After 11 years of business and 11 years of fatherhood, I’ve learned that if you run your business by the same principles you teach your children, you’ll do just fine. I recently wrote an article about some lessons we’ve learned in business, and so many of those correlated with childhood principles, but one really stood out: always do what’s right, even when it hurts.
- We should do what’s right when no one is looking
- We should do what’s right when it forces us to admit wrong
- We should do what’s right when it costs us a little and when it costs us a lot
- We should do what’s right when it requires more work
- We should do what’s right when we employ 1 person and 1,000 people
- We should do what’s right even when it hurts
Like many principles, I enjoy the fruit produced by living this way, but I don’t always enjoy the actions it requires. Doing the right thing hurt as a kid, and it hurts as an adult and as a leader … in fact, I’d say it hurts more, and there’s definitely more at stake.
As a leader, the excuse of no one’s looking, no one will notice, or no one will care is tempting. Each day is full of a hundred decisions, most of them small, and it’s easy to take short cuts. It may go unnoticed by your customer, but you will notice, and doing what’s right is as much for you as it is for others. Your work and your decisions are a product of who you are as a person, and you have to spend a lifetime with that person.
So, what’s required of us when we choose to do what’s right?
- Be honest when we make a mistake – we don’t get it right the first time, every time. No one does, and that’s why it’s important to recognize when we miss the mark and be honest with ourselves and whoever else our mistake effects.
- Fix our mistakes – when we make a mistake and recognize it, we should make it right. The longer you wait to correct it, the harder it will be. This sounds simple until fixing your mistake costs you a lot of money or a lot of time. In our line of work, our mistakes are often only recognized by our team – it’s a subtle line of code or a minor color variation, but that doesn’t mean we move on and hope it goes unnoticed. We make it right, at our expense.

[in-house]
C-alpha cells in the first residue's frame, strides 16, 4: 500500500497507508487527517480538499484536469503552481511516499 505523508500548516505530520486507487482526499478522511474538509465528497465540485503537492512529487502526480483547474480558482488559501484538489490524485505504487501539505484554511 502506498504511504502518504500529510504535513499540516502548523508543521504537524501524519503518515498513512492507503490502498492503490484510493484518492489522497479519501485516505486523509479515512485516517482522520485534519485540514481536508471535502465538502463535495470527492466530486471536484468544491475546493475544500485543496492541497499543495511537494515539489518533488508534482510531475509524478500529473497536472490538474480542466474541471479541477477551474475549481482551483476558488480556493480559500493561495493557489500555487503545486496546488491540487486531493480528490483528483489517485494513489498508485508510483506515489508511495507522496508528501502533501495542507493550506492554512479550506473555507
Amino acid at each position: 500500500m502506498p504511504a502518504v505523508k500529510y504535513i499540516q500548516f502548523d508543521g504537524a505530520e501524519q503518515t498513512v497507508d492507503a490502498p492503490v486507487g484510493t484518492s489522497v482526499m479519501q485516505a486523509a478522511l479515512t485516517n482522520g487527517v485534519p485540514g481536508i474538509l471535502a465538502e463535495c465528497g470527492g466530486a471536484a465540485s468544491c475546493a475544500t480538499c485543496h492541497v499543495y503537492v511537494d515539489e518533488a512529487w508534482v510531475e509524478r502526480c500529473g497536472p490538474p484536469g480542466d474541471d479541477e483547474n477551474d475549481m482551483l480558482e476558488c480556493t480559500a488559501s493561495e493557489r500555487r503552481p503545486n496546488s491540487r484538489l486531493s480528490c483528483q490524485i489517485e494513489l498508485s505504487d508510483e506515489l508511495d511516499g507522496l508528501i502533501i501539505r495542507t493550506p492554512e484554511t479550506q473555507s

- Be flexible – doing what’s right doesn’t always take us down a straight, direct path. It can require some extra thought and creativity, so we strive to be flexible in working with others.
- Be humble – whether the mistake was yours, your colleague’s, or your customer’s, a spirit of humility will build bridges and bring you to a solution more quickly than pride ever will.
- Learn from what hurts – when you do what’s right and it hurts, there’s an opportunity to learn something. We’ve found that the lessons learned help lessen the pain.
Ultimately, doing what’s right is tough work but we’ve found that a posture of integrity and humility will be appreciated, respected, and duplicated.
For us, doing what’s right matters for several reasons:
- Doing what’s right respects the intelligence of those around us
- Doing what’s right empowers others to also do what’s right
- Doing what’s right connects us to each other and breaks down walls
- Doing what’s right reminds us that we all fail and no one is always right
- Doing what’s right places a value on teamwork and proves that we are better together
Ultimately, there is something very important at stake. When we fail to do what’s right, we stall progress and disrupt unity. When we fail to do what’s right, we lift a wall between us and our neighbor, and our relationships suffer.
Of course, striving to always do what’s right doesn’t mean you always do what’s right, in every situation, and in that very moment. If you don’t do what’s right the first time, you have a chance to do what’s right the second time. It’s never too late. Always doing what’s right just means you own your mistakes and strive to make them right.
As a company, we remind ourselves that someone is always watching, which is another principle my mom taught me. We all have an opportunity to make an impact and inspire other people’s decisions by the way we make ours, and we take that responsibility very seriously.
No one said it’s always easy, but it’s always right.